A Water Sports Centre in Germany (Berlin Wall yet to fall). The day begins with foreboding and ends in tragedy. Likeable Brit. Craig MacInnes tells how his life changed for ever....
There is much to admire in this first novel but, overall, it does not quite work. Ironically one reason may be found in why Craig finds parts of the unabridged "Moby Dick" heavy reading, it so "exhaustively detailed". Impact here would be gained if certain aspects of daily routine (etc.) were glossed over. Some readers may also lose patience whenever the narrative moves from the day itself. For example, that account of Gerd's early dramatic East Germany adventures lasts over one hundred pages. It is gripping reading most certainly, but seems to have strayed in from somewhere else altogether - a tale worth developing in its own right. Here it simply holds everything up. Admittedly the aim is to show throughout how Fate can take such unexpected turns, but attempts to link the various strands may appear contrived and counterproductive.
I enjoyed the skilful characterization, the humour, Craig's banter with his mates, the ways he brings out the best in the children being supervised. Less happy are details of how much alcohol he and colleagues consume whilst on duty - this at variance with the conscientious attitude otherwise shown. Somehow it makes this particular imminent catastrophe less out of the blue, instead something just waiting to happen. Had the lifeguards been sober, greater impact would surely have been made.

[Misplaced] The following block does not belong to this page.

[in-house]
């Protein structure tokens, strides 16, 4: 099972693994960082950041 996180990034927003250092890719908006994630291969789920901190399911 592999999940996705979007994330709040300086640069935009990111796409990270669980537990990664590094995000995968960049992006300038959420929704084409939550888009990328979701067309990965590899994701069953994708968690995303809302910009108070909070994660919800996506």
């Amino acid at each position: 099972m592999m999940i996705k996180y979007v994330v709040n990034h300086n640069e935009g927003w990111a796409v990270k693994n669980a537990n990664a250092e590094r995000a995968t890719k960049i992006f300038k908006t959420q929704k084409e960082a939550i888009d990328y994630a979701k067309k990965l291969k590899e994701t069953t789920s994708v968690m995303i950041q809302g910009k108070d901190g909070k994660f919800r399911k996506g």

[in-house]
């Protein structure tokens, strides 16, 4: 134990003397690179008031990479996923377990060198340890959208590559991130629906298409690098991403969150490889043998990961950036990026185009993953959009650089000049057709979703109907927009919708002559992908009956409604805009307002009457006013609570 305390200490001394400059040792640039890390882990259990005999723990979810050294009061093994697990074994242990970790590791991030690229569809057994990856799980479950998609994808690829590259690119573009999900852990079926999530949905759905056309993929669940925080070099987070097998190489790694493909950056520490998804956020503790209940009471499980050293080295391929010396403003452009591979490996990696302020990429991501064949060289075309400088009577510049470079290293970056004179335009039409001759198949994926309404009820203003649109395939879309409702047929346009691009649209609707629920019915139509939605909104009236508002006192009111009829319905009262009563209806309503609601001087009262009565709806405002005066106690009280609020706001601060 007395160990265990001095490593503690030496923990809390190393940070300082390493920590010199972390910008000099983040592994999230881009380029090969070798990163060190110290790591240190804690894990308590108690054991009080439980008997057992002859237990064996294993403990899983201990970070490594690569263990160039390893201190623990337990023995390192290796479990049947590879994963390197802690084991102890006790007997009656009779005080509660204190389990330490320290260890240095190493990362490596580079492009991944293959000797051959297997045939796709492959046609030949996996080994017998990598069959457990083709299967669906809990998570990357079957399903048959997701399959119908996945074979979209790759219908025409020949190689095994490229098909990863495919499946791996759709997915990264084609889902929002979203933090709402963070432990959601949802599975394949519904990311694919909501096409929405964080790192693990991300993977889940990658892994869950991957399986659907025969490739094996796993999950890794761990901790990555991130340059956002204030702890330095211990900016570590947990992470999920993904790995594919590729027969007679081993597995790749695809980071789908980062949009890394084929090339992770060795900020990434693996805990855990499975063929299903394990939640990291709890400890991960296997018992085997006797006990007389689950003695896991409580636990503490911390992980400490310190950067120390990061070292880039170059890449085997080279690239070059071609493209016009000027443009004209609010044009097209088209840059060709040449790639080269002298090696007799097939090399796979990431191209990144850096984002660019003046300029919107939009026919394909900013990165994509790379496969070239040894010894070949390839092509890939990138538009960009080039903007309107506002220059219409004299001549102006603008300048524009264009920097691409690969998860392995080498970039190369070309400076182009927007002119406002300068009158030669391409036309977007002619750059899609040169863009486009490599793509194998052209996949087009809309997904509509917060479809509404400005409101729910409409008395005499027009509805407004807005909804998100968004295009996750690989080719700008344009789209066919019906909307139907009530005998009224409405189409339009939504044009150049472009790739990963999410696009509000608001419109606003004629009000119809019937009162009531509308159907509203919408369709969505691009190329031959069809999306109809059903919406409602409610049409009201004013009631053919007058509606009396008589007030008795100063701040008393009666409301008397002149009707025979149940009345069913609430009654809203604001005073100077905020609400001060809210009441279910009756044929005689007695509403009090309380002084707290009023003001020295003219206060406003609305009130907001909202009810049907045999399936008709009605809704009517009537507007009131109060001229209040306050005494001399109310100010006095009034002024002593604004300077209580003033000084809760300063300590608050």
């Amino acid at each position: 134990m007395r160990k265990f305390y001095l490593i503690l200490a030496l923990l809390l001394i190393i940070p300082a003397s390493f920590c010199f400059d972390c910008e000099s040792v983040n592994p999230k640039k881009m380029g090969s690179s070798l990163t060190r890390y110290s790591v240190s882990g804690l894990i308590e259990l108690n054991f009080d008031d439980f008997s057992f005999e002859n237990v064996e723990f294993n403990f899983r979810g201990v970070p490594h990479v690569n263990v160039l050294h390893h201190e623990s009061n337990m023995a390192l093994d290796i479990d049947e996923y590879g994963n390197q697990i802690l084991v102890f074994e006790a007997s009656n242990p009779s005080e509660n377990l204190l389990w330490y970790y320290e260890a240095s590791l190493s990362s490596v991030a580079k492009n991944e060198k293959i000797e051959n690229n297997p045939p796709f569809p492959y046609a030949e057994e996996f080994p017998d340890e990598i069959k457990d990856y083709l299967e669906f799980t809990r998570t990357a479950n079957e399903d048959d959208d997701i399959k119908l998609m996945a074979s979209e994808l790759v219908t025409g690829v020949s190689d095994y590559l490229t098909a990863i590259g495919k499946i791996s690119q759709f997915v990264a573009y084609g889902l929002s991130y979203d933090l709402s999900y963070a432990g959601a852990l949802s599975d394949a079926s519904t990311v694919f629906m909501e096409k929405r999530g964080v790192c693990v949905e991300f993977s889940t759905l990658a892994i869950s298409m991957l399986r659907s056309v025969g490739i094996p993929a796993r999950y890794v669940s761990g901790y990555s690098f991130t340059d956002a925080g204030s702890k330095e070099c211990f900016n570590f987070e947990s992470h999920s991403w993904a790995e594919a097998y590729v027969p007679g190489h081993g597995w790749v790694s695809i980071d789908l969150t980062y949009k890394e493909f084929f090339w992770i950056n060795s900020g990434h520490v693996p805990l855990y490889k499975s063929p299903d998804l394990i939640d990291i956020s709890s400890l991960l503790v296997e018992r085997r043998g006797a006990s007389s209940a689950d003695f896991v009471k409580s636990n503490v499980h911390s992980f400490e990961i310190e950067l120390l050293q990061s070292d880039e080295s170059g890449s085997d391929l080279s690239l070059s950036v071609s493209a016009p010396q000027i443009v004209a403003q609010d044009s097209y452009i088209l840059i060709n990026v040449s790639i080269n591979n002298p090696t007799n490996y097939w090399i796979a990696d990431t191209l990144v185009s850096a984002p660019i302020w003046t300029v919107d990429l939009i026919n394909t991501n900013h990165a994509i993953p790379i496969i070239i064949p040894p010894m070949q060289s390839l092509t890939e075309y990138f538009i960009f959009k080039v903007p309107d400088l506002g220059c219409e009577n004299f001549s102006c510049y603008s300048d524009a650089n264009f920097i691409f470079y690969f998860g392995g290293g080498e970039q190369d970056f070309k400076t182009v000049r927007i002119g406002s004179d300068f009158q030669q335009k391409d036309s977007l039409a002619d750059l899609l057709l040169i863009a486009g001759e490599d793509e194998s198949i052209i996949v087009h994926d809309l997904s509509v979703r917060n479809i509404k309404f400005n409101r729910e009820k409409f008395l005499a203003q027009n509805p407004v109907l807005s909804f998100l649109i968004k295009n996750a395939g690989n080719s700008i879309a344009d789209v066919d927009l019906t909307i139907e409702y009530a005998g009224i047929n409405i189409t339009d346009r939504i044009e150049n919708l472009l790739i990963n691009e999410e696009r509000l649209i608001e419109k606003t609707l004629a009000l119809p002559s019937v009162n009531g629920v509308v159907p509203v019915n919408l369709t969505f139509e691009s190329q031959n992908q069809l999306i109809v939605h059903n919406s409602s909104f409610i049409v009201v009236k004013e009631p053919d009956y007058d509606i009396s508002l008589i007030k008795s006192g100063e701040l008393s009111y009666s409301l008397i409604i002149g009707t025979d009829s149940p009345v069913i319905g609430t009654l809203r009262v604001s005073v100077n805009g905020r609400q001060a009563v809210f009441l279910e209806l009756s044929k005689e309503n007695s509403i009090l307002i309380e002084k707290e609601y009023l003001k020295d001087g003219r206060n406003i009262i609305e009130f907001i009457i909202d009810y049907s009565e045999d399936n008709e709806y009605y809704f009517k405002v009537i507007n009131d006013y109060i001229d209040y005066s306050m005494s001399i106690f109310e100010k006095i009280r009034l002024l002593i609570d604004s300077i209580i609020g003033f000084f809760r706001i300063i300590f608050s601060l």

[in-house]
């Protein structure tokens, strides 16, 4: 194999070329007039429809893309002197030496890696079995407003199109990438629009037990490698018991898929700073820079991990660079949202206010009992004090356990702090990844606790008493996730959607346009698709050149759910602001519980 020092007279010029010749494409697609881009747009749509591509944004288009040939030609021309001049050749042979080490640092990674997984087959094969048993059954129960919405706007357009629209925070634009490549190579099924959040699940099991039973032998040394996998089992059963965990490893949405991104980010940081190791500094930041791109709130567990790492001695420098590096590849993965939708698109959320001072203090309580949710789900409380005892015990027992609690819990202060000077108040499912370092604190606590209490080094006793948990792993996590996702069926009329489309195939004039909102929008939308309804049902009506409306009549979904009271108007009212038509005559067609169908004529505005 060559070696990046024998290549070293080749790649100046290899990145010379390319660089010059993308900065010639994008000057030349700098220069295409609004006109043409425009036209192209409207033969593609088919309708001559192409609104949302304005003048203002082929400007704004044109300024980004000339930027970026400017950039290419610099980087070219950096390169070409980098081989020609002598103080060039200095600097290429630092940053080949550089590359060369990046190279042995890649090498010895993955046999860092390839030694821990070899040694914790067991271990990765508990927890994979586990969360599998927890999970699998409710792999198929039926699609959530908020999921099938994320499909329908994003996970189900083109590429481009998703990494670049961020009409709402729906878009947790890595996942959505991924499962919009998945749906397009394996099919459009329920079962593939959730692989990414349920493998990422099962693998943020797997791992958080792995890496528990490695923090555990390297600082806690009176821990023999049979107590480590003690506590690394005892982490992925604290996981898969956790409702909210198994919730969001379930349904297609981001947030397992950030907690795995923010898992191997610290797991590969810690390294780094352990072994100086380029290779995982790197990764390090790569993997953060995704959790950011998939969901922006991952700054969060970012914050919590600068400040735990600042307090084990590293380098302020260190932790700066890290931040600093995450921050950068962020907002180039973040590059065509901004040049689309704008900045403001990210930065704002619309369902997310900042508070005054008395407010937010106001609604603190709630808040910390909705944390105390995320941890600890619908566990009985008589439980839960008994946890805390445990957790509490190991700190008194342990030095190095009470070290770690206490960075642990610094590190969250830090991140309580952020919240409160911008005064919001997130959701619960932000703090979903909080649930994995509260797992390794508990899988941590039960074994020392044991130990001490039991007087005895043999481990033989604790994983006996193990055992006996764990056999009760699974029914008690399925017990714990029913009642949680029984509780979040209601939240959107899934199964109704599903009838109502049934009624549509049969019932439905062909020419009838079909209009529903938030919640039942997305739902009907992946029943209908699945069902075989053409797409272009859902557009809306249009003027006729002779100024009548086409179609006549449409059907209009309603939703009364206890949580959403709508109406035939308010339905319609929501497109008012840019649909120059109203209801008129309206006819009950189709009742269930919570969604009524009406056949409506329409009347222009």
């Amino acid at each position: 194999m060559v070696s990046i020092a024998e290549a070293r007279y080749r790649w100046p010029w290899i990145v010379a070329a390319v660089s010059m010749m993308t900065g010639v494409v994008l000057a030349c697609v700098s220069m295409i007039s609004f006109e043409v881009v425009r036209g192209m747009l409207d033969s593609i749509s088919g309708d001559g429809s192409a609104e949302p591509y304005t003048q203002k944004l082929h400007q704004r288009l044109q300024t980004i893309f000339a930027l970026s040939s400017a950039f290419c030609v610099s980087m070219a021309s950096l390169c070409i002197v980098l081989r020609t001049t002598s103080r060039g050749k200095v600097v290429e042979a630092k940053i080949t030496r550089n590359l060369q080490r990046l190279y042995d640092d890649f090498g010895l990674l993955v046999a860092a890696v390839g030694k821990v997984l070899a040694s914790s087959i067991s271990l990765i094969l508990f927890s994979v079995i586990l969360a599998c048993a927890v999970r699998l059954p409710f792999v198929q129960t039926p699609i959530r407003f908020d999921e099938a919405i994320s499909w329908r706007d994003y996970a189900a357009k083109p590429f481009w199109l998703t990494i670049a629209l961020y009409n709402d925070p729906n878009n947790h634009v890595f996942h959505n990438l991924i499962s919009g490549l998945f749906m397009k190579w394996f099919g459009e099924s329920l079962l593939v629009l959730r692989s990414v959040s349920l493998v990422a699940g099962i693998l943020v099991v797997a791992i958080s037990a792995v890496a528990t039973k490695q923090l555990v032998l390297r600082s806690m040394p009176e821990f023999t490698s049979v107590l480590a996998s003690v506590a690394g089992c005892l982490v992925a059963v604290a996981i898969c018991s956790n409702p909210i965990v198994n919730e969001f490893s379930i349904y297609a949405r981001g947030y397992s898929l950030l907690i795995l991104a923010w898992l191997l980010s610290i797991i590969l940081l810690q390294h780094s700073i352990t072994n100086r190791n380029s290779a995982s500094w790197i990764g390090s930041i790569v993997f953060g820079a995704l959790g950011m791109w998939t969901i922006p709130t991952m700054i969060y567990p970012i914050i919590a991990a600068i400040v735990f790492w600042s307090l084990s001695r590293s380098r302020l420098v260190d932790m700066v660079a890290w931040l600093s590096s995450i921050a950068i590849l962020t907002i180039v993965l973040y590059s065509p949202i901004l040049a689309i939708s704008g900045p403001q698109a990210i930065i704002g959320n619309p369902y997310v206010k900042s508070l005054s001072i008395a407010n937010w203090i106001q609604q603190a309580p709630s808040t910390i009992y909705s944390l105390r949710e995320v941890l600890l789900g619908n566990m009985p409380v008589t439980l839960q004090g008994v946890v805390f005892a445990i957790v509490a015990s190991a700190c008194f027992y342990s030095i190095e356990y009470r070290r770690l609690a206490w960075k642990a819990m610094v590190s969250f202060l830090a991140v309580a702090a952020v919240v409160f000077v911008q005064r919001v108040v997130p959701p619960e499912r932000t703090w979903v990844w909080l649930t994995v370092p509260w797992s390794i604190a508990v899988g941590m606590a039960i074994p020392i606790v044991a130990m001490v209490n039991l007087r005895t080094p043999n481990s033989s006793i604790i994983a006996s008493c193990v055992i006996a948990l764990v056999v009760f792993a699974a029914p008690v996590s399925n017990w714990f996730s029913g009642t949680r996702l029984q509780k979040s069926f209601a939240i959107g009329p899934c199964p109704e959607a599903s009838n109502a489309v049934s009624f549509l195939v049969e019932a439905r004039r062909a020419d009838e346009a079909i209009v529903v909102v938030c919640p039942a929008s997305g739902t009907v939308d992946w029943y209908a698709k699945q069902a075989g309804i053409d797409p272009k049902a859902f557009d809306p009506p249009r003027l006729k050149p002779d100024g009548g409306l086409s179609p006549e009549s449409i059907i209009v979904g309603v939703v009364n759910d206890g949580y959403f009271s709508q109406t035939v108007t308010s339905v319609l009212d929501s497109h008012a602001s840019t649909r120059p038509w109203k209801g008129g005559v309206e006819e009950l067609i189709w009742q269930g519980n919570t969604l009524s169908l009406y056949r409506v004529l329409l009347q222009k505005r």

Although ultimately less effective than it might have been, this novel contains much to make one look forward to the second. Take that disturbing encounter between Craig and the thuggish German father, he so determined to be obnoxious. Here the writing is totally focussed, the episode positively bristling with menace. How Craig's grandfather survived the merchant ship sinking is also grippingly told. It is just that the book's various aspects are not smoothly interwoven, emphasis not always where most needed.